by Roman Oleh Yaworsky


SpiritUnleashed Publications (First printing, 2007)

9 x 6, 278 pages, acid free paper

Copyright © 2007 by Roman Oleh Yaworsky


Order your copy of
Being Centered today!

Being Centered can be ordered at Spirit UnleashedAt SpiritUnleashed (save on shipping)

Being Centered can be purchased at Amazon.comAt Amazon

Being Centered can be purchased at Amazon.comAlso available as a Kindle e-book

Read reviews and order your book at Amazon.comRead reviews 



Part 1 – The Foundation

Being Centered: Living from your authentic self

The Inner child: Learning to act from your core

Feelings and Emotions

How Did We Lose Our Inner Child?

Young Face, Old Face: Your Postures in Life

Part 2 – Relationship

The Power of Relationship: Relationship is destiny

Healing the Fire Within: Revealing your heart

The Heart of the Matter: Recovering your heart

The Mind and the Heart

Part 3 - Regaining Your Center

Regaining your Power: Your own healing journey

Inner and Outer Will 

Another Approach to Your Ego

Direction: Knowing what is in your heart 

Sin: Separation from your Inner Nature

Who carries the responsibility for your life?

Addiction: What are you addicted to in your life?

Overcoming Addiction

Taking Care of What You Hold in your Heart



Putting it all Together



Excerpt from

The Inner Child:

Learning to act from your core
through your inner child

What is the inner child?

When we see pictures or illustrations of saints, we often see them surrounded by children or animals. Have you ever wondered why? It is not because they are good or bad, deserving or undeserving. What children and nature all have in common is their openness to receiving what is offered.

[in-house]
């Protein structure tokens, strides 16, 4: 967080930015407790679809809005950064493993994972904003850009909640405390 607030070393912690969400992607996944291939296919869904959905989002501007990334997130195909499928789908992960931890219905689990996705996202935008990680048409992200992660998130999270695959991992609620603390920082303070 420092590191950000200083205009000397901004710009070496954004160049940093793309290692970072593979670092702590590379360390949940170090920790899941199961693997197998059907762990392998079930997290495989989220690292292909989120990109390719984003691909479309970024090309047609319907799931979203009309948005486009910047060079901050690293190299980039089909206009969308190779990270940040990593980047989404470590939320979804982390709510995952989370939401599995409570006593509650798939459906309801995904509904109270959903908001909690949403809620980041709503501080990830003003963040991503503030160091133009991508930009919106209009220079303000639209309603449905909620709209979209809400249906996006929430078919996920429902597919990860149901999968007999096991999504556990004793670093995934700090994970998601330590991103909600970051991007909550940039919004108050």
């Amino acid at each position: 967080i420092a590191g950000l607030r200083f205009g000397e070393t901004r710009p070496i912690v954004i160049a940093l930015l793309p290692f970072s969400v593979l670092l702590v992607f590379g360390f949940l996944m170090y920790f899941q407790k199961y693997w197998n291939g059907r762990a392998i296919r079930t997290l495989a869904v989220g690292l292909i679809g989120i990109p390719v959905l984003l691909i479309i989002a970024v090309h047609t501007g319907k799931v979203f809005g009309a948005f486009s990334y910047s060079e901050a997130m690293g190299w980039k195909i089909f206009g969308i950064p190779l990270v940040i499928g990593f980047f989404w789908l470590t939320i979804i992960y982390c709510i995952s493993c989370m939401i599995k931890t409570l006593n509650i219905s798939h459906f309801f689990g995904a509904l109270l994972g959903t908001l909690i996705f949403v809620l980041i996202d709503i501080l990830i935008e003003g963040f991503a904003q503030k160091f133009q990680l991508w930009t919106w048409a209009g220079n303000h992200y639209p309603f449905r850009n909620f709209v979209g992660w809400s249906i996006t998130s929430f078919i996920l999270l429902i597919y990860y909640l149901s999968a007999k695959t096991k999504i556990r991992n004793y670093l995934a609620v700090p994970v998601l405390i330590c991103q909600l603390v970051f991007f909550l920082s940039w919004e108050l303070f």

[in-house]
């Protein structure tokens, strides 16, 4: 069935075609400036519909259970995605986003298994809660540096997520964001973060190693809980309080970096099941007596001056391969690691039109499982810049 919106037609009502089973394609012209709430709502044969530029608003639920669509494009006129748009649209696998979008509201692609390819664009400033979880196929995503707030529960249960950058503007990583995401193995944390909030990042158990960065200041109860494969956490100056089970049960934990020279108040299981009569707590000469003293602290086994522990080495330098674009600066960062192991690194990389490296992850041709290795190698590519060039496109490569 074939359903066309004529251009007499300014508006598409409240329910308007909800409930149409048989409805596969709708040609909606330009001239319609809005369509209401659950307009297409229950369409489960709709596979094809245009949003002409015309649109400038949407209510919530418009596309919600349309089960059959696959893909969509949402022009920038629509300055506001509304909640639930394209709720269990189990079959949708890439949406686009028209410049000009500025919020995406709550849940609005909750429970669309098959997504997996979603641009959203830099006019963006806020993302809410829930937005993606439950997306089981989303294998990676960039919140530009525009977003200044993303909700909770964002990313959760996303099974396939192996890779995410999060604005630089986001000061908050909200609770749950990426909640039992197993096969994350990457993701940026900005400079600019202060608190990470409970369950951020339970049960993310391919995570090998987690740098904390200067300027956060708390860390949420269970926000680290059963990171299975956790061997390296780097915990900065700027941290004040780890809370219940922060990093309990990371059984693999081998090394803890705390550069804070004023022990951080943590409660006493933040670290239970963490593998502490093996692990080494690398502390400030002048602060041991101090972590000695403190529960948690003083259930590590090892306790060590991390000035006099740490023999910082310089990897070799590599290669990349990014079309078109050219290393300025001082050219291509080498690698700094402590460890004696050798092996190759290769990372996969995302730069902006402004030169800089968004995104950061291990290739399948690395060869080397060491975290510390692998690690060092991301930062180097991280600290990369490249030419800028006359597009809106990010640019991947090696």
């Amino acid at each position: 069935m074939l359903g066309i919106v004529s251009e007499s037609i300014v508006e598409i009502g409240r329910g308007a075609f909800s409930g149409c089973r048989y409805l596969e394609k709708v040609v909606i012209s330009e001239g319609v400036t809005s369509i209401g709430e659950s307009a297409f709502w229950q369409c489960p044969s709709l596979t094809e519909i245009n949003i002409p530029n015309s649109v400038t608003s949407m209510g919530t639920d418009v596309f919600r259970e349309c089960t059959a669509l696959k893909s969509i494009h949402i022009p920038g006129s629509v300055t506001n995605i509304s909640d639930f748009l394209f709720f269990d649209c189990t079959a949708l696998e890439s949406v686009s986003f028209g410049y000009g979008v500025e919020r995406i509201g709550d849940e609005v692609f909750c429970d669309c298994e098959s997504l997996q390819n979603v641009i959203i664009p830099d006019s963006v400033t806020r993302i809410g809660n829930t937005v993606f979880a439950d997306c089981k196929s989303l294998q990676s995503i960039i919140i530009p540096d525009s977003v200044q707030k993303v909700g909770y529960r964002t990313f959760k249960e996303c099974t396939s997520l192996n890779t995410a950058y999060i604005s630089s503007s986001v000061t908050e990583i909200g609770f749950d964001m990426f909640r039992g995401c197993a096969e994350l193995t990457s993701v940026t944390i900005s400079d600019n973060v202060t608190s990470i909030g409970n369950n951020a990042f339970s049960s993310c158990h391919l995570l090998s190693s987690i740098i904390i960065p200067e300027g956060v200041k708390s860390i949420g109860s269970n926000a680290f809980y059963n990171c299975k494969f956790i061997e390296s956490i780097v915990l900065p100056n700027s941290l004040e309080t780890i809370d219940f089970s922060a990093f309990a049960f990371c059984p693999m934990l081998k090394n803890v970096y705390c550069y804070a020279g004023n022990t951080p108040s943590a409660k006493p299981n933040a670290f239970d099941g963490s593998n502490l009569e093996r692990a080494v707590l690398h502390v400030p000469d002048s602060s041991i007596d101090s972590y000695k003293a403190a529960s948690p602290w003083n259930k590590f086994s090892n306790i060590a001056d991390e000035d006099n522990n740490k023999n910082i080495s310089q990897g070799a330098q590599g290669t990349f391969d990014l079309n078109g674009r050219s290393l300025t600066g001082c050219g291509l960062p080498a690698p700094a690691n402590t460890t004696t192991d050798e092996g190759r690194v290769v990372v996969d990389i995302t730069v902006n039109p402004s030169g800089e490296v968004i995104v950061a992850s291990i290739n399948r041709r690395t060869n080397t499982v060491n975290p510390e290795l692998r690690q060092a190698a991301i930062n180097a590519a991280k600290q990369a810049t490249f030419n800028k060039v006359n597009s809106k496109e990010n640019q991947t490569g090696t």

Children tend to be more open to life and to experiencing the fullness of each moment. That very openness and willingness to be alive can be very captivating, as witnessed by any group of adults that are near an infant or young child.

Often, as we grow up and adapt to the world around us, that innocence, purity of being and openness seems to vanish. In reality, it is still there, but for most people, it is hiding within them. That part that for many is hiding is often referred to as ‘the inner child.’

Various traditions warn us about the actions that take us out of that experience of innocence and openness that comes when we maintain that connection to our hearts and to being centered in our own joy. The results of these actions are often referred to as the ‘sins,’ the ‘thieves,’ the ‘traps,’ the ‘bad company,’ and the ‘pitfalls.’ Through fear, pride, or entrenched emotions and patterns, we end up seeking an outward definition of who we are.

The trap is that this outer identification separates us from who we need to be, from how we need to act, to feel, to love and to be centered in our hearts  .  .  .